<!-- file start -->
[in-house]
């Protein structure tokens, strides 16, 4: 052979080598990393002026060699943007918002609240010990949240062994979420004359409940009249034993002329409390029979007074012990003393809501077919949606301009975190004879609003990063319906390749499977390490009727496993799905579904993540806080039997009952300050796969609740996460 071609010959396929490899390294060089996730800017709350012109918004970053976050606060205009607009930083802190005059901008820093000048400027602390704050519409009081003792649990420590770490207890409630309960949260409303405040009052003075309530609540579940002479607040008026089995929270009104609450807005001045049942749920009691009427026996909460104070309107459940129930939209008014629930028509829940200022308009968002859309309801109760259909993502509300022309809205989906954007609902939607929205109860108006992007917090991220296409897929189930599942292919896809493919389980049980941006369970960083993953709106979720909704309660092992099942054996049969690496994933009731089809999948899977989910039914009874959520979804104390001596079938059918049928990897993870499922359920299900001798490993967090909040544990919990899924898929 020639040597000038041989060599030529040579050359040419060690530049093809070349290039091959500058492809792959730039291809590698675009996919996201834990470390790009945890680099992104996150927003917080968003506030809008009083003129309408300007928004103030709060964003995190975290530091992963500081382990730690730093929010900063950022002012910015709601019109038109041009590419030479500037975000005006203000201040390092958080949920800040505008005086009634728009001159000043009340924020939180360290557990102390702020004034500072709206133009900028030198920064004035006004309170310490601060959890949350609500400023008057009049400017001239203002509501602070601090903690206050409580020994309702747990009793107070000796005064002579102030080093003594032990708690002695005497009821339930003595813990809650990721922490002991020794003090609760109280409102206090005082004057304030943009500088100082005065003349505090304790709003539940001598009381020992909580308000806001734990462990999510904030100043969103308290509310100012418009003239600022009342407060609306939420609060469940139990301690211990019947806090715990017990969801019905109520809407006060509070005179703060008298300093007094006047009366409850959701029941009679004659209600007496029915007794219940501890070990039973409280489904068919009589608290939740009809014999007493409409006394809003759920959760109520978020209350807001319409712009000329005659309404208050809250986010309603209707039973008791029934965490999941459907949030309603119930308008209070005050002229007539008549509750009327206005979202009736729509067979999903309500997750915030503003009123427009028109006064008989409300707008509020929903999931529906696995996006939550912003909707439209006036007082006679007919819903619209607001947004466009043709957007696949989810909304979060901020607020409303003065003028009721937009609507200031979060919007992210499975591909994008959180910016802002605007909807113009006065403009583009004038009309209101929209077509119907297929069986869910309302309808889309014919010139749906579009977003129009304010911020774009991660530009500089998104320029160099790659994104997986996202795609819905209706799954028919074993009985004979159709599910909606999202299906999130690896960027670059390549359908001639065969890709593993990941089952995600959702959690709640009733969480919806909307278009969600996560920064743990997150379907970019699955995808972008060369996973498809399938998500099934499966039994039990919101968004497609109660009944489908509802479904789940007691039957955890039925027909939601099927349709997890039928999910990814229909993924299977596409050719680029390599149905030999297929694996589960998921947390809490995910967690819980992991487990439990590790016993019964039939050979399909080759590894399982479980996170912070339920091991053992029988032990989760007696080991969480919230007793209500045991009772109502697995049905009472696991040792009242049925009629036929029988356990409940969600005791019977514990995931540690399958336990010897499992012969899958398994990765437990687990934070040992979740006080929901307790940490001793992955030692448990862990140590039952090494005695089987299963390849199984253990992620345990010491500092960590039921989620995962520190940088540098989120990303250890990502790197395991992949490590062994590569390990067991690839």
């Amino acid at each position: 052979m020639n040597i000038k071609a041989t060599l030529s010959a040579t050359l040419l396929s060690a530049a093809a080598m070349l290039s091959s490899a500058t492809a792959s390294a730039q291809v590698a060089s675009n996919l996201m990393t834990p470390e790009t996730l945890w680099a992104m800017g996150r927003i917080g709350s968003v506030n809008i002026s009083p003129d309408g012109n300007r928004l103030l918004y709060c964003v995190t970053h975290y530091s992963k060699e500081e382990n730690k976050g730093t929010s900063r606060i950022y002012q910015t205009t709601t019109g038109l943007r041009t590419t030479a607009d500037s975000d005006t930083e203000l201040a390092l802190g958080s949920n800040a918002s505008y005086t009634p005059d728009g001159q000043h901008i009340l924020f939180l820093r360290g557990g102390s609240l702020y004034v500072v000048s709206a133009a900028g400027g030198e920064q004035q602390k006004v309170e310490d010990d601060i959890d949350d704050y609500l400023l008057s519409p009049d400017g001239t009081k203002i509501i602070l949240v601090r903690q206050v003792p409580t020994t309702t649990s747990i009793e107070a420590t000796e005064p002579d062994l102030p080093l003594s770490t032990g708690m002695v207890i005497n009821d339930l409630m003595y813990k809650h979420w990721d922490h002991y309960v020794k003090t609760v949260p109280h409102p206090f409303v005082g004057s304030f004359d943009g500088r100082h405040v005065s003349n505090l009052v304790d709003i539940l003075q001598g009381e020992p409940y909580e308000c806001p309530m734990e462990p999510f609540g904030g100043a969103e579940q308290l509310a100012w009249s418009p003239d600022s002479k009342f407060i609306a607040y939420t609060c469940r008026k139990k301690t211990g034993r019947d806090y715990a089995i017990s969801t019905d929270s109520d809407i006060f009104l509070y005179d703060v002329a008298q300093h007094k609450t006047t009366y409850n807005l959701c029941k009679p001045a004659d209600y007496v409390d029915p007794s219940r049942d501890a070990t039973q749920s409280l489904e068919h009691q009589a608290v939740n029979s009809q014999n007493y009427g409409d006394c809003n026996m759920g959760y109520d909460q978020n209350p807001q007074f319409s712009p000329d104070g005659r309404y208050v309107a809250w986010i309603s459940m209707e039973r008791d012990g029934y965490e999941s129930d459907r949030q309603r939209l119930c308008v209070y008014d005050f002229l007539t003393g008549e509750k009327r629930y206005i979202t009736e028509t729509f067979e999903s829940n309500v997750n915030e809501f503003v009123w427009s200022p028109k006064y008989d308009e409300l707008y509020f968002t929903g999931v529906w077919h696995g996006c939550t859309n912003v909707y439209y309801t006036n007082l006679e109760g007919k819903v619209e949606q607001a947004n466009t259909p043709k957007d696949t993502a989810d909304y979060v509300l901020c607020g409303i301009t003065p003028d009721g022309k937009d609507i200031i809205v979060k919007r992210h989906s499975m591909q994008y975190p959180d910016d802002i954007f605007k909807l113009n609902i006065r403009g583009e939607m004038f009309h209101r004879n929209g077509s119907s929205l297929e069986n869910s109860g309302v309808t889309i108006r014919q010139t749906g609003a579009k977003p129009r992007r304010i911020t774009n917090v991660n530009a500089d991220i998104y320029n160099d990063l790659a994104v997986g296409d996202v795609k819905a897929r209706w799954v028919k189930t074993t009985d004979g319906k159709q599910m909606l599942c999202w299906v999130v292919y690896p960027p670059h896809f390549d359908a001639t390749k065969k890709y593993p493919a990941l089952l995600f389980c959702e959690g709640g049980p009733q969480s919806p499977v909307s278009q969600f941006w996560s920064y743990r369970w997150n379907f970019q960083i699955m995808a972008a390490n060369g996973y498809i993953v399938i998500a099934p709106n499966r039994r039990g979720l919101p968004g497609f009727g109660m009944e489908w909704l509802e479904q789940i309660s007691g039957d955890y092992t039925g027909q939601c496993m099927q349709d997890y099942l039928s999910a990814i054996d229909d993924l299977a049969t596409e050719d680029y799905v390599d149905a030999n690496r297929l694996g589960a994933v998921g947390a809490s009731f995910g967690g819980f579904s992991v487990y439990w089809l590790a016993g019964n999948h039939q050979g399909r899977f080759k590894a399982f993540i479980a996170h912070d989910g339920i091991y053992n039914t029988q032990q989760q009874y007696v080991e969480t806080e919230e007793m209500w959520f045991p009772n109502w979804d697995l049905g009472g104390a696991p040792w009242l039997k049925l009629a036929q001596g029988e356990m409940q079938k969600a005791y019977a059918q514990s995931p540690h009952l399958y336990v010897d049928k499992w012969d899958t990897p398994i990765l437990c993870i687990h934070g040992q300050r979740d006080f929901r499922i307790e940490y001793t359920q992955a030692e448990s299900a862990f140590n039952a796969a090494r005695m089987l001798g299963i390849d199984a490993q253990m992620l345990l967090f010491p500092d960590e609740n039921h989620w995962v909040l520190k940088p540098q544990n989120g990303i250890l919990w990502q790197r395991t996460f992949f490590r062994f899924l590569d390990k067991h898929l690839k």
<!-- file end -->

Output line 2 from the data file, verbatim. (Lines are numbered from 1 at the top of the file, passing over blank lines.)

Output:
């Protein structure tokens, strides 16, 4: 052979080598990393002026060699943007918002609240010990949240062994979420004359409940009249034993002329409390029979007074012990003393809501077919949606301009975190004879609003990063319906390749499977390490009727496993799905579904993540806080039997009952300050796969609740996460 071609010959396929490899390294060089996730800017709350012109918004970053976050606060205009607009930083802190005059901008820093000048400027602390704050519409009081003792649990420590770490207890409630309960949260409303405040009052003075309530609540579940002479607040008026089995929270009104609450807005001045049942749920009691009427026996909460104070309107459940129930939209008014629930028509829940200022308009968002859309309801109760259909993502509300022309809205989906954007609902939607929205109860108006992007917090991220296409897929189930599942292919896809493919389980049980941006369970960083993953709106979720909704309660092992099942054996049969690496994933009731089809999948899977989910039914009874959520979804104390001596079938059918049928990897993870499922359920299900001798490993967090909040544990919990899924898929 020639040597000038041989060599030529040579050359040419060690530049093809070349290039091959500058492809792959730039291809590698675009996919996201834990470390790009945890680099992104996150927003917080968003506030809008009083003129309408300007928004103030709060964003995190975290530091992963500081382990730690730093929010900063950022002012910015709601019109038109041009590419030479500037975000005006203000201040390092958080949920800040505008005086009634728009001159000043009340924020939180360290557990102390702020004034500072709206133009900028030198920064004035006004309170310490601060959890949350609500400023008057009049400017001239203002509501602070601090903690206050409580020994309702747990009793107070000796005064002579102030080093003594032990708690002695005497009821339930003595813990809650990721922490002991020794003090609760109280409102206090005082004057304030943009500088100082005065003349505090304790709003539940001598009381020992909580308000806001734990462990999510904030100043969103308290509310100012418009003239600022009342407060609306939420609060469940139990301690211990019947806090715990017990969801019905109520809407006060509070005179703060008298300093007094006047009366409850959701029941009679004659209600007496029915007794219940501890070990039973409280489904068919009589608290939740009809014999007493409409006394809003759920959760109520978020209350807001319409712009000329005659309404208050809250986010309603209707039973008791029934965490999941459907949030309603119930308008209070005050002229007539008549509750009327206005979202009736729509067979999903309500997750915030503003009123427009028109006064008989409300707008509020929903999931529906696995996006939550912003909707439209006036007082006679007919819903619209607001947004466009043709957007696949989810909304979060901020607020409303003065003028009721937009609507200031979060919007992210499975591909994008959180910016802002605007909807113009006065403009583009004038009309209101929209077509119907297929069986869910309302309808889309014919010139749906579009977003129009304010911020774009991660530009500089998104320029160099790659994104997986996202795609819905209706799954028919074993009985004979159709599910909606999202299906999130690896960027670059390549359908001639065969890709593993990941089952995600959702959690709640009733969480919806909307278009969600996560920064743990997150379907970019699955995808972008060369996973498809399938998500099934499966039994039990919101968004497609109660009944489908509802479904789940007691039957955890039925027909939601099927349709997890039928999910990814229909993924299977596409050719680029390599149905030999297929694996589960998921947390809490995910967690819980992991487990439990590790016993019964039939050979399909080759590894399982479980996170912070339920091991053992029988032990989760007696080991969480919230007793209500045991009772109502697995049905009472696991040792009242049925009629036929029988356990409940969600005791019977514990995931540690399958336990010897499992012969899958398994990765437990687990934070040992979740006080929901307790940490001793992955030692448990862990140590039952090494005695089987299963390849199984253990992620345990010491500092960590039921989620995962520190940088540098989120990303250890990502790197395991992949490590062994590569390990067991690839």